By Alexis Clark

NASHVILLE, TN (TSU News Service) – Tennessee State University students aspiring to become nurses one day could be one step closer to achieving that goal thanks to a $200,000 gift from Baxter International Inc.  The global medical products company will award four TSU nursing majors academic scholarships for fall 2023.

Baxter’s ongoing financial support is a part of its partnership with the University to inspire and assist African Americans to become healthcare professionals in a field where minorities are underrepresented. The funds will be split into 4-years for each student.  

Last year Baxter International Inc., awarded four TSU students $200,000 in scholarship funds to help fulfill their dreams of becoming nurses. Meah Frazier, a freshman nursing major who received the Baxter scholarship last semester, said she was grateful for the opportunity and is pleased to know the company is continuing its commitment to TSU. 

“Having a scholarship from Baxter has helped me reduce any financial burdens and has allowed me to pursue my long-term aspiration of becoming a nurse practitioner,” Frazier said. “From a long-term perspective, this will also assist me serving patients in need and giving back to my community.” 

She noted that the TSU, Baxter partnership will encourage fellow students to pursue careers in the healthcare industry.

“I believe African American representation in health care is vital as it can assist in eliminating disparities in the medical field such as cultural ignorance and common misconceptions about ‘Black patients’ health.”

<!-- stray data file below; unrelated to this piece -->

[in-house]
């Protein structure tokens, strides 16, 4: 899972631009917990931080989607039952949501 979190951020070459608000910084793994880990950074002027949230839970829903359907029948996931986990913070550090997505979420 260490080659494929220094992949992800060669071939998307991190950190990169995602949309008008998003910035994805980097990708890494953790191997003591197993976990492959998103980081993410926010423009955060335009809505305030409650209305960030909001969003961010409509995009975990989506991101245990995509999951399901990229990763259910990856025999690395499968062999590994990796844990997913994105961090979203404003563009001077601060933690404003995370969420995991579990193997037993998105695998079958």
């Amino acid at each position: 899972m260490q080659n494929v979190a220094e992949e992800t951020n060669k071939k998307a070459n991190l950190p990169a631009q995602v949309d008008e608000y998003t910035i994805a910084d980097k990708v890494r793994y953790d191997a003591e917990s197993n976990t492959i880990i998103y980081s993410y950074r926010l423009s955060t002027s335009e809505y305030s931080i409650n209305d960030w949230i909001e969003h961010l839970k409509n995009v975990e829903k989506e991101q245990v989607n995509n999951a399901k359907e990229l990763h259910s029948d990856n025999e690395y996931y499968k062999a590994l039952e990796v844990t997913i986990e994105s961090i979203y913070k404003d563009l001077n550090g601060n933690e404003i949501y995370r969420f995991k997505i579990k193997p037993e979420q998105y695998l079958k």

Baxter’s chief diversity and inclusion officer, Angela Lee, said she is honored to be a part of this commitment.  

“Through Baxter’s Activating Change Today (ACT) initiative, we are proud to continue our relationship with TSU in support of important programming that increases the pipeline of Black students in health and sciences fields,” Lee says.  

Dr. Ronald Barredo, Dean of the College of Health Sciences, said the Baxter scholarships will change the personal and professional trajectories of its recipients.  

“For one, the burden of financial support throughout their matriculation is lifted as recipients matriculate through the nursing program,” Barredo says.

“Additionally, these recipients are able to focus on their education and training, allowing them to become nurses who, in turn, affect the health trajectories of the patients they touch.” 

There are currently 41 students enrolled in the university’s BSN undergraduate nursing program. As of Fall 2022, there are over 750 nursing major students. 

For more information about the nursing program, visit